The haunting and poignant poetry book "Salem in Seance", by Susana H. Case explores the infamous and unconscionable Salem witch trials, that took place in 17th century Massachusetts. In my interview with Case on January 9, 2013 she discussed this emotional collection and the work that went into it.
Q: Your book of poetry “Salem in Séance” is such an original and imaginative read. How did you get the idea to do poems about the Salem witch trials?
A: Thank you! I was watching political news and I was suddenly struck by the similarity of some themes in both past and present—the misuse of political power, religious extremism, and the ways in which women could be demonized. I decided to go back and read about the Salem witchcraft trials period again. And from the re-reading came the writing.
Q: Did “Salem in Séance” require a large amount of research? If so, did you enjoy the research or view it as a chore?
A: I’m an academic by training and profession and I also enjoy writing historical poetry, so for me it was an enjoyable enterprise and one I felt at home with. The difficulty for me was that the archival records were often written by people whose understandings of the rules of the English language were different from mine. I then had to decide how much quoted material to incorporate into the poems because the texts are difficult, but I wanted to provide a flavor of the way events were described then and I wanted readers to see the texts directly because often events from that period are presented in secondary sources. Most readers never see the primary ones. I decided to retain the misspellings and grammatical quirks and to use mostly short passages from the texts.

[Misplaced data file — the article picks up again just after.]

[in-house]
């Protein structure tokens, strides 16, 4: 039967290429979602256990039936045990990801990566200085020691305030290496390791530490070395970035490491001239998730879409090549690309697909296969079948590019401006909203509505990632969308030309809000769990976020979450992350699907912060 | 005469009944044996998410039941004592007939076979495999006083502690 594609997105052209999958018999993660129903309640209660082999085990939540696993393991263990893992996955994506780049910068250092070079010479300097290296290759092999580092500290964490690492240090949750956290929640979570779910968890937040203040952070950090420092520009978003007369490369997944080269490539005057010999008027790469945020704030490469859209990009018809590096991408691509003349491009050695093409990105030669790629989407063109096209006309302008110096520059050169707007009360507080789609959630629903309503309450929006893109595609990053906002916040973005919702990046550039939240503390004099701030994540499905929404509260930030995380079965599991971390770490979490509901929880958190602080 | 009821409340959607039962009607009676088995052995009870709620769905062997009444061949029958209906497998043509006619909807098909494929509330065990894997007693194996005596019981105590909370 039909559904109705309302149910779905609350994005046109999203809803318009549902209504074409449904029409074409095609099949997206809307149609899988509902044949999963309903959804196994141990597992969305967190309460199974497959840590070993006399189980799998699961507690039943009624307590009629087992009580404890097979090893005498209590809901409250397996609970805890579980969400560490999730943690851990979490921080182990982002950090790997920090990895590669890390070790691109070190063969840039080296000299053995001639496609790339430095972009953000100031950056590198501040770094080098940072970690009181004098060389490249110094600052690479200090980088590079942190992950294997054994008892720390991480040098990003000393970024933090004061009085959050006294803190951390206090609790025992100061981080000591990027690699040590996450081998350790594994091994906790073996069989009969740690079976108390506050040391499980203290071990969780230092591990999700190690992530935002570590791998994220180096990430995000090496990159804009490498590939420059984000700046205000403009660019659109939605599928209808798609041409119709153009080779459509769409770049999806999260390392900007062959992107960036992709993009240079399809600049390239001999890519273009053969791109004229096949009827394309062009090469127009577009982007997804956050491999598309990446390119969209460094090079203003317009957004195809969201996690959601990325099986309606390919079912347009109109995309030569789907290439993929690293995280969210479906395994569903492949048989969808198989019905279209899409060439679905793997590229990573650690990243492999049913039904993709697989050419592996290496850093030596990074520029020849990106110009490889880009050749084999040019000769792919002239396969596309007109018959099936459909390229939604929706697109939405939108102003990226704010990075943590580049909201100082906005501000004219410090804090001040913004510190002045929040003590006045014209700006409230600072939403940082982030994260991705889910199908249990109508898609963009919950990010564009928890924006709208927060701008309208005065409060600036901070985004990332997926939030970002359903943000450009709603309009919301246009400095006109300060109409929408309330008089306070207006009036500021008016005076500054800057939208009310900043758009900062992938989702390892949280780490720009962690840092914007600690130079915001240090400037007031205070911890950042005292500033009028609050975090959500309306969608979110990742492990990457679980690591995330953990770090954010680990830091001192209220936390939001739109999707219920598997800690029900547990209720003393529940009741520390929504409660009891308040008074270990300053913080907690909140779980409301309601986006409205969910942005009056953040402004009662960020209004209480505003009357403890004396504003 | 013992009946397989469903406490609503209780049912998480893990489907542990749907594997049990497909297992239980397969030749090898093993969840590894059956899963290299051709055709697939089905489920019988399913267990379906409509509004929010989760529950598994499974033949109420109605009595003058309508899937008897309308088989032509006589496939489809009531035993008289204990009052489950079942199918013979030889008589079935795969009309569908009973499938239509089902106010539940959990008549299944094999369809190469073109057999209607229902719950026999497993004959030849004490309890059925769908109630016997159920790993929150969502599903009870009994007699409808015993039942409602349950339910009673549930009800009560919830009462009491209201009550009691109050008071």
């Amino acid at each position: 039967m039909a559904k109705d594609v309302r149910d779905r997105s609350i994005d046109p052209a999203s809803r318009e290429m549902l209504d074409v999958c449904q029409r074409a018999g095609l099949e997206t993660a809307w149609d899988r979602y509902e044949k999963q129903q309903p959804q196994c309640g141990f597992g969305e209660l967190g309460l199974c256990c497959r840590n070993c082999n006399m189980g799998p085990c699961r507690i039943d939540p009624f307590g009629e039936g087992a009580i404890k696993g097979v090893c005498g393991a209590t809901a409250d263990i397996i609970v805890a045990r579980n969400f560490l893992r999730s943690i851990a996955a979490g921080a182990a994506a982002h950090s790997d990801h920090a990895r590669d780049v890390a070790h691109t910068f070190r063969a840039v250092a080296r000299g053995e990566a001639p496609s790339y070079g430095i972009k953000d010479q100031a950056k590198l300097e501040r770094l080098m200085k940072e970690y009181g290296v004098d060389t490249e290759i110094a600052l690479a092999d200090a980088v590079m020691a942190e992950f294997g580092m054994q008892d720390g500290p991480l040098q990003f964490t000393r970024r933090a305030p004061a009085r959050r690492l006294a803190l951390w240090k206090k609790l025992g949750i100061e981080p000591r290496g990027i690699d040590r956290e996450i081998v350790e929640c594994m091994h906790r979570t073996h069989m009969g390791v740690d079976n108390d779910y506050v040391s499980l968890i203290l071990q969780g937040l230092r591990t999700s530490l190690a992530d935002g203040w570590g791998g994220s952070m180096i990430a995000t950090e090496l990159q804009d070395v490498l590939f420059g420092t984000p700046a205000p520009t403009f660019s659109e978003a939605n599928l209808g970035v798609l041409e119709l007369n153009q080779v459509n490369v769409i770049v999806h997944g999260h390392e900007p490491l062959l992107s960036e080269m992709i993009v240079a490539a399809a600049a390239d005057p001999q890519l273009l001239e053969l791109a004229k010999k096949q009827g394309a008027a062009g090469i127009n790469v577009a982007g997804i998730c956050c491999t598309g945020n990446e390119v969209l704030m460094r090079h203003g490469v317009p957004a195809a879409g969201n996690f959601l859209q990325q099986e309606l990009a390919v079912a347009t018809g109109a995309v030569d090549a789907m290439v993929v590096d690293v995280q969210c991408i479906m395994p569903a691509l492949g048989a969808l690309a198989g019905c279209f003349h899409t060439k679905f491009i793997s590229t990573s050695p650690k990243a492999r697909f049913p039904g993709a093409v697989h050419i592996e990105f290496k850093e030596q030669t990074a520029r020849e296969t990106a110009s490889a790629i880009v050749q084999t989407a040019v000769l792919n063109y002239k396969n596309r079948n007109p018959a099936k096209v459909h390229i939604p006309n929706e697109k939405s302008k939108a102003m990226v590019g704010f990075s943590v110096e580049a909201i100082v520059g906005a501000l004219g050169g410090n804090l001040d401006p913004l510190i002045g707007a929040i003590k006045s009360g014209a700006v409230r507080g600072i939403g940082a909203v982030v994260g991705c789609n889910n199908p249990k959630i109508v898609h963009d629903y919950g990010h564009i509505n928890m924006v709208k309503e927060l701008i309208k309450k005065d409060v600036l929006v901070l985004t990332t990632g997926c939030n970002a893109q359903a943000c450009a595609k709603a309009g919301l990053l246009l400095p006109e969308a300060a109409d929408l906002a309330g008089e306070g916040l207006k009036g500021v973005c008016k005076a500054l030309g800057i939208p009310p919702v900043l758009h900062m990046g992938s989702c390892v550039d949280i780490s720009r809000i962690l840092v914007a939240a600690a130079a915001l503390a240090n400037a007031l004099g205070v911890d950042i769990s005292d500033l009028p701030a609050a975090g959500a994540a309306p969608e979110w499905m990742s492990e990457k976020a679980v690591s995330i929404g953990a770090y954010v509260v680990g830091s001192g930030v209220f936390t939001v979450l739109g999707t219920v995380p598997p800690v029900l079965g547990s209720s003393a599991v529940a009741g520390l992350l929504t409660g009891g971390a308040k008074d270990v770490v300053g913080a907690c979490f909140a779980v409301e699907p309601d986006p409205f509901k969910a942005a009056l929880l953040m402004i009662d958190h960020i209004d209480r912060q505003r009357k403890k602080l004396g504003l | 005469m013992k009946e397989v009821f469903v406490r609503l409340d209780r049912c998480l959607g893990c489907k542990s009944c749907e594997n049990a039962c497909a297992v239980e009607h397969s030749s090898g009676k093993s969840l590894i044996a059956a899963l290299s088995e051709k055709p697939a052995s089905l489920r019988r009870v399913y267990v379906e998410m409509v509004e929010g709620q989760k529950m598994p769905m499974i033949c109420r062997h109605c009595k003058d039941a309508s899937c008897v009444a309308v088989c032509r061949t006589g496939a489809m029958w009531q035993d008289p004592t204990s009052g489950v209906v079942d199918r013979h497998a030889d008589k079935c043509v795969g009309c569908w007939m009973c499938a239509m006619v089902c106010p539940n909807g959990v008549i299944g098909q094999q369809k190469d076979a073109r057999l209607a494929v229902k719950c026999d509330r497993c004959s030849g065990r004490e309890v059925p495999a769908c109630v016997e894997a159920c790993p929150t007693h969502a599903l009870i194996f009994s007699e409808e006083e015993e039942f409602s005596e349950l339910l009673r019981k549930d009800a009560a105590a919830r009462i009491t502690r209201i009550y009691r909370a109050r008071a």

Q: Is there one piece in this collection that is particularly meaningful to you?
A: Any of the three poems about Heather Bishop. She was the first of the Salem “witches” to hang and she was the first I wrote about. She is a major force in “Red,” “Crone,” and “Without Powerful Friends” . Heather Bishop didn’t easily conform to prevailing standards and this got her into as much trouble as anything. In “Crone,” I include an old quote from the feminist, Germaine Greer: If the world has dubbed you crone, you might as well be one. There is no point growing old unless you can be a witch, and accumulate spiritual power in place of the political and economic power that has been denied you as a woman. I find a lot of meaning in that quote. Bishop also had a predilection for red accents in her clothing, and so, I could relate to her more superficially as well.
Q: Do you prefer writing poetry over fiction?
A: I do, though I’ve written a few short stories. Longer fiction requires a different set of writing skills in terms of the trajectory of a story. I admire writers who have the skill to keep all the threads of a fictional narrative in their heads at once and to be able to see the story through over time. I also prefer writing poetry over writing academic articles and/or books, though I’ve done that as well.
Q: Who are some of your biggest influences as a writer?
A: They change weekly! But I’ve always admired Sharon Olds’ work for the way she mines her own biography and Tony Hoagland’s work for its humor. The first poets I ever read (as a teenager) who convinced me I wanted to write poems were Langston Hughes and Lawrence Ferlinghetti. Kenneth Rexroth also had an early impact on me for his intensity.
Q: What are your future writing plans?
A: I’ve finished up a series of poems inspired by Rock and Roll which will be released in April from Anaphora Literary Press called "Elvis Presley’s Hips & Mick Jagger’s Lips." I continue to write music-inspired poetry and also have been working on a series of poems about the history of labor organizing of copper miners. Both topics are a bit removed from late seventeenth-century Salem, I know!